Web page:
The UGA campus in Tifton developed a turf grass that is both drought and shade tolerant in 2016. Four years later, it covers more than 7,000 acres all over the world, he said.

Copeland said he pays $300,000 in royalties alone to UGA which goes straight back into more research.

“It is one of those rare cases,” he told lawmakers, “where a little bit of state funding actually leverages into a huge number for more research, more of everything.”

Farmers also pay out-of-pocket expenses to host “home trials” of experiments, Rep. Clay Pirkle, R-Ashburn, vice chair of the Appropriations Committee, said.

“It is at the expense of the farmer, but the farmers realize the importance of this research and the partnership that the farmers share with the University of Georgia,” Pirkle said. “It provides the best data that farmers use to make decisions going forward.”

Bart Davis, chairman of the Georgia Cotton Commission and Colquitt County farmer, said that two vacant cotton specialist positions on the chopping block are only vacant at this time by chance.

It’s a “concerning situation,” he said.

Rep. Sam Watson, R-Moultrie, who chairs the Appropriations General Government Subcommittee, speaking as a farmer, "Through all the weather events that we've had, through all the trade wars, through any problems whether they are insects or disease, the hurricane, increasing input costs," told CNHI. "Cooperative extensions and the experiment station has been only constant has been there to allow us to get through all of these difficult times and allowed us to be more efficient and more effective and stay in business."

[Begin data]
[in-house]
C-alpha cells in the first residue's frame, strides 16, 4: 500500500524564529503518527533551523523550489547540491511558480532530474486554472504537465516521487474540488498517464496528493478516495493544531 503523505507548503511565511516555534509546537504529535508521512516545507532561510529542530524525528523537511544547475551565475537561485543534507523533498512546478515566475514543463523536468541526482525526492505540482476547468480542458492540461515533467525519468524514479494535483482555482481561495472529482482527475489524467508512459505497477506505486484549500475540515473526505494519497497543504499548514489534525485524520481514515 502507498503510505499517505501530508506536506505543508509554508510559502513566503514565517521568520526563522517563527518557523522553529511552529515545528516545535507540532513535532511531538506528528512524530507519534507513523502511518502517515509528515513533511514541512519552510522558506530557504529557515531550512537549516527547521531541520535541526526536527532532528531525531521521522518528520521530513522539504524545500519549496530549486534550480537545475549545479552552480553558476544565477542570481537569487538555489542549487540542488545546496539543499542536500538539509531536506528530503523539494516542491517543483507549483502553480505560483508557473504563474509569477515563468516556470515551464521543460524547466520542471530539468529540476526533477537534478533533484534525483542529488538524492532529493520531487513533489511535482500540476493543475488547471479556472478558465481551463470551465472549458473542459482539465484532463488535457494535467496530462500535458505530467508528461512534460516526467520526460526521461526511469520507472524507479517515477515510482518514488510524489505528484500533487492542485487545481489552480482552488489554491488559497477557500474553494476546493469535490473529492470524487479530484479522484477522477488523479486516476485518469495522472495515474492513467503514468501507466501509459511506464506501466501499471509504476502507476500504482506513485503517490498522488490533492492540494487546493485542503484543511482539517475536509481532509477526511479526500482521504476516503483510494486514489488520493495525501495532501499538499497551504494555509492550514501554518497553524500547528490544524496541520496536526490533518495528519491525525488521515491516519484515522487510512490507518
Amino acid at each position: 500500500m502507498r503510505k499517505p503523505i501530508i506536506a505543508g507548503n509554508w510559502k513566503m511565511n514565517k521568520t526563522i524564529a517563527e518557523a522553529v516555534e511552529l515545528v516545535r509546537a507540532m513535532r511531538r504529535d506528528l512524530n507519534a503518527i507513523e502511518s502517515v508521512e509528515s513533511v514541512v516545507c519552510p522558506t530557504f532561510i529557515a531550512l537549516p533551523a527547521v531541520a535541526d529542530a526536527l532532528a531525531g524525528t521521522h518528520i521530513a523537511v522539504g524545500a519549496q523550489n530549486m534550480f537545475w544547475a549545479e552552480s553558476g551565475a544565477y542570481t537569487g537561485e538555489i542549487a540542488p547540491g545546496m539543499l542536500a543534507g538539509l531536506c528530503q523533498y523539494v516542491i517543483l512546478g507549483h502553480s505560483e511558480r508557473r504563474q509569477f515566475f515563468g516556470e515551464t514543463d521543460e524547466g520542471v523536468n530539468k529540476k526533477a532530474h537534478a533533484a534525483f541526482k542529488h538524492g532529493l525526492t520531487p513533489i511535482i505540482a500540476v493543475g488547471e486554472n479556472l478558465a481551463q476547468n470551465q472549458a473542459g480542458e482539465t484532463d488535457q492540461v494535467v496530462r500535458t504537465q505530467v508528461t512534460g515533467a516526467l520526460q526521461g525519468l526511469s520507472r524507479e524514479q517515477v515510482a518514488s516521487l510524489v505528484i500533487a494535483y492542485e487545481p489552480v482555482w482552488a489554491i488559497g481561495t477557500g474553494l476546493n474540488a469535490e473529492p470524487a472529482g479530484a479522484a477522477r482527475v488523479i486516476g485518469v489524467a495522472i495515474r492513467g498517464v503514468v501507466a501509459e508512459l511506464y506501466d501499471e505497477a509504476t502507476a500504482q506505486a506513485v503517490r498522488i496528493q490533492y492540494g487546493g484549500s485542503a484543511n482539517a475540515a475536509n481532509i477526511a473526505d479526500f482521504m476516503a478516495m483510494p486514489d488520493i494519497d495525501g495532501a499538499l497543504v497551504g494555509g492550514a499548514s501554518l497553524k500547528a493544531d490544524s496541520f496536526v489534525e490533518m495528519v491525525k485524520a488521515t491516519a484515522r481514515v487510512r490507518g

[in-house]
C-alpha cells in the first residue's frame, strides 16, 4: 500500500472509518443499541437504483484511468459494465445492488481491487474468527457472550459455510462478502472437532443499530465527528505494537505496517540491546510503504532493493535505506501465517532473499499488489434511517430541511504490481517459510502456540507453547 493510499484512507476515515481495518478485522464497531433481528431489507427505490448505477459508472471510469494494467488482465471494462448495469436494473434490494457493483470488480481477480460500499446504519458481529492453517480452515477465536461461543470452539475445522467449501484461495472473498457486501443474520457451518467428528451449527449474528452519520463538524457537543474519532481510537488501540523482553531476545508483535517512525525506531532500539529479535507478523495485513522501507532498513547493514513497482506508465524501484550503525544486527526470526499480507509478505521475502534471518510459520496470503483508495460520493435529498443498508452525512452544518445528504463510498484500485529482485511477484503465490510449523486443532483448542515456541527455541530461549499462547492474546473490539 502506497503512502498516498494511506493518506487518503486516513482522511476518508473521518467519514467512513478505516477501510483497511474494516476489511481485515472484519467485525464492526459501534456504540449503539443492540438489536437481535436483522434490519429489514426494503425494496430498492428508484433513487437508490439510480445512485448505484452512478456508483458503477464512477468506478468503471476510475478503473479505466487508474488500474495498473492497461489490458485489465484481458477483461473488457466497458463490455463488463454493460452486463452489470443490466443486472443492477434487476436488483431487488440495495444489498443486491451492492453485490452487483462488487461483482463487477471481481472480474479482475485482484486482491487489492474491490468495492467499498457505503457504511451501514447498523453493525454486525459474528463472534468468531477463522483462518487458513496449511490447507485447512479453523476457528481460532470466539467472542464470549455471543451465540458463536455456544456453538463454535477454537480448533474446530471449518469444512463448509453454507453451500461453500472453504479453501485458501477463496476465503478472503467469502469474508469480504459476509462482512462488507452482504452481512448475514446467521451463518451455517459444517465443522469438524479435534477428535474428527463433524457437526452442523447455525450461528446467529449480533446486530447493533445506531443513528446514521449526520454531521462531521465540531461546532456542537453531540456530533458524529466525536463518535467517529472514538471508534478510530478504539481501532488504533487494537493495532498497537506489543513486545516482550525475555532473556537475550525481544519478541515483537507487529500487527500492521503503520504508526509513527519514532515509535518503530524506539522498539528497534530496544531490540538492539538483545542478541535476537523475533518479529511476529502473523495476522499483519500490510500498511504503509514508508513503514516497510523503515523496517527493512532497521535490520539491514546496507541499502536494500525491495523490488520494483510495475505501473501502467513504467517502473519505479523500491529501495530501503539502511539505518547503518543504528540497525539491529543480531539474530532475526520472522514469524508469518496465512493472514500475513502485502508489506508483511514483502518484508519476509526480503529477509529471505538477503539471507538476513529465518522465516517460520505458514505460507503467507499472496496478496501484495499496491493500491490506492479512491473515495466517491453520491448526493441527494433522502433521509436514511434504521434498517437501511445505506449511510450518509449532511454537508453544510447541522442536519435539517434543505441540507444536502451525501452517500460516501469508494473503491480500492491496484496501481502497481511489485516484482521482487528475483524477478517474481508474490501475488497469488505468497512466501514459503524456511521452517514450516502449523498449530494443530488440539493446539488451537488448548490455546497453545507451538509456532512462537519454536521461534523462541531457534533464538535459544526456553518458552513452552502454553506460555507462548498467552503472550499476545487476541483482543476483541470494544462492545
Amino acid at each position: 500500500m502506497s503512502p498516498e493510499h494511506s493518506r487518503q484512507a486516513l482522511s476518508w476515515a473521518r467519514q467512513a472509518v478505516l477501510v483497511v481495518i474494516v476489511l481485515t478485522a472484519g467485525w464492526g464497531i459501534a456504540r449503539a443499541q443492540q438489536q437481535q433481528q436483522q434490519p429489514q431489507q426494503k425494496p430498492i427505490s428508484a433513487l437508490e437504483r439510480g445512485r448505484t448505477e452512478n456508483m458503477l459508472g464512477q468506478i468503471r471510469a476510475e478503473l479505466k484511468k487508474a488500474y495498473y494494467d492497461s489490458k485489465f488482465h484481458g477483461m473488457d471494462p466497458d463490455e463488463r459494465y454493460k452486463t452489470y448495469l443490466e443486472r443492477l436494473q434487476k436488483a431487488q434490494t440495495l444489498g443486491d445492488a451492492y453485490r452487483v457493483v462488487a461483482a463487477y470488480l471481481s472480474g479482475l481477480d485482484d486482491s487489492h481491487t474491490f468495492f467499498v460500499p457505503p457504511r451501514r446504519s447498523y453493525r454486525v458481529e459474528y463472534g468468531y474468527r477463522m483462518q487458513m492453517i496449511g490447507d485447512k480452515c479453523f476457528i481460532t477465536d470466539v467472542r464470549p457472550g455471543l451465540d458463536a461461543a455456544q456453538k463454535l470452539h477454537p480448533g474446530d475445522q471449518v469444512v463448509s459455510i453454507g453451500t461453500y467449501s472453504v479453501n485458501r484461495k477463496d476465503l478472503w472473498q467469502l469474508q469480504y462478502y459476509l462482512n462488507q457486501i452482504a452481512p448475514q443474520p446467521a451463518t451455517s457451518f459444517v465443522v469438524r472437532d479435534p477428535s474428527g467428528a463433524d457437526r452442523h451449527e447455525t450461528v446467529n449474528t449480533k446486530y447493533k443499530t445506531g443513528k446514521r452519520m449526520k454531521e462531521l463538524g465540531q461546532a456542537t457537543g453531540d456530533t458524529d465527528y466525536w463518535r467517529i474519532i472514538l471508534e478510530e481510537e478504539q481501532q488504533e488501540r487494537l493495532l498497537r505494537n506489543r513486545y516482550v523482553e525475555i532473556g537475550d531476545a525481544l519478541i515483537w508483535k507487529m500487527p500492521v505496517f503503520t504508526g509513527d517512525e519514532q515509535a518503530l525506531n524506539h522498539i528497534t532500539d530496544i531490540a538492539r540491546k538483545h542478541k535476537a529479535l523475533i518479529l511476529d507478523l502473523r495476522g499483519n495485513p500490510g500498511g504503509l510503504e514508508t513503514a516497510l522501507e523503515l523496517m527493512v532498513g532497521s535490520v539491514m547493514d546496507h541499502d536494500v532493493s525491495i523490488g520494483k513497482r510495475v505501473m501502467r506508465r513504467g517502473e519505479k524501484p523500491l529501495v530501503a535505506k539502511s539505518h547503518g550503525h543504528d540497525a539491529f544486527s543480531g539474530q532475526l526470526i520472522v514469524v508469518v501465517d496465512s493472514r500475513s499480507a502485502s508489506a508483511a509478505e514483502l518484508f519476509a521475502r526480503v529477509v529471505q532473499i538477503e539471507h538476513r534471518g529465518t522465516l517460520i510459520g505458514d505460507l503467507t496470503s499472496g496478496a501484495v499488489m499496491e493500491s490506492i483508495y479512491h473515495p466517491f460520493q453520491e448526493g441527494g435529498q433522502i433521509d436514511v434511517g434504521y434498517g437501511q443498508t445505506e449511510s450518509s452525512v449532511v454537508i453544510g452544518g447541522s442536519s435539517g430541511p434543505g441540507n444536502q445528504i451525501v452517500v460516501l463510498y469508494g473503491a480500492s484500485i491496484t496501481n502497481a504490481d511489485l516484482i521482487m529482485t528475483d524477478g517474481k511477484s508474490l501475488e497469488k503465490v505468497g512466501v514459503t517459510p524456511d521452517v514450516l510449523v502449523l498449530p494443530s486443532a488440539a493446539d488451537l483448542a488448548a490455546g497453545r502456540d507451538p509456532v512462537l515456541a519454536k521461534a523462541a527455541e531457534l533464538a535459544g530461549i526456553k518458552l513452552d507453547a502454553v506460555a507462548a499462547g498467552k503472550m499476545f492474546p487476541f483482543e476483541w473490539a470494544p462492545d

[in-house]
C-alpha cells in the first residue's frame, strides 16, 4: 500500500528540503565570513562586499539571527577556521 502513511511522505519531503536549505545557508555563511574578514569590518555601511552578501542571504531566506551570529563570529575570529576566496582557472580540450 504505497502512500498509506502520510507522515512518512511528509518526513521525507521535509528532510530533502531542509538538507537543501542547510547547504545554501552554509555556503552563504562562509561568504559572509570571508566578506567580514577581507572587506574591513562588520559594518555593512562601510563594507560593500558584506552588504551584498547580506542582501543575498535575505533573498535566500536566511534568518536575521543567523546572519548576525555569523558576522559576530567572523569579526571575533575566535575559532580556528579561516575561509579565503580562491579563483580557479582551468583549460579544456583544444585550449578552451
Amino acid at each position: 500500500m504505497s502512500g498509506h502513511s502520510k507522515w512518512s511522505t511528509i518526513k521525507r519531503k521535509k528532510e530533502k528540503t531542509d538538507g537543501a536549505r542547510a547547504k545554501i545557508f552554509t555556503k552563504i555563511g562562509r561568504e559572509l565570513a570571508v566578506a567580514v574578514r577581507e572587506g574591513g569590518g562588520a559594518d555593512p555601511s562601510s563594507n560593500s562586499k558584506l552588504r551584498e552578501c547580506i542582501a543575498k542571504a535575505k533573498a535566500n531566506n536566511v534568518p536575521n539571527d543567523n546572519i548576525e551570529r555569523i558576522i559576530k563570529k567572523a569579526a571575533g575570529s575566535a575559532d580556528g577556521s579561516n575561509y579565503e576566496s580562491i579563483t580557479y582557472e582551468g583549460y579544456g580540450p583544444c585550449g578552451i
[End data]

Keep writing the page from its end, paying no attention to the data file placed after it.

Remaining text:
Dale Green, dean of the UGA Warnell School of Forestry and Natural Resources, said his research budget is facing a 15.4% cut, with no explanation as to why.

Lawmakers and budget officials did share the same opinion that funding for the experiment stations and cooperative extension services comes from a complicated mix of different sources.

In a meeting earlier on Tuesday, Kelly Farr, budget director for the governor’s office of planning and budget, suggested agriculture and cooperative extensions can fall back on other funds. 

Farr said that the office suggested the college of agriculture fall back on $13.4 million in unrestricted funds it has accumulated rather than using sate funds or eliminating positions. Farr said the college's unrestricted funds have grown from grown 45% from fiscal year 2015 to fiscal year 2019.

But Samuel Pardue, dean of the UGA agricultural college, and other speakers said most of those funds are restricted for certain uses and he isn't sure what numbers Farr is referring to.

Lawmakers are also confused as to why cuts don't line up with the 4% and 6% mandates across other state programs.

Watson said he doesn't understand why some programs are taking deeper cuts than others.

"We're asking them to do their part and plus some," he said. "Which in turn is going to affect my operation and every other Georgia farmer's operation because we depend on them for the research and for the knowledge that they have."

React to this story:

0
0
0
0
1

Recommended for you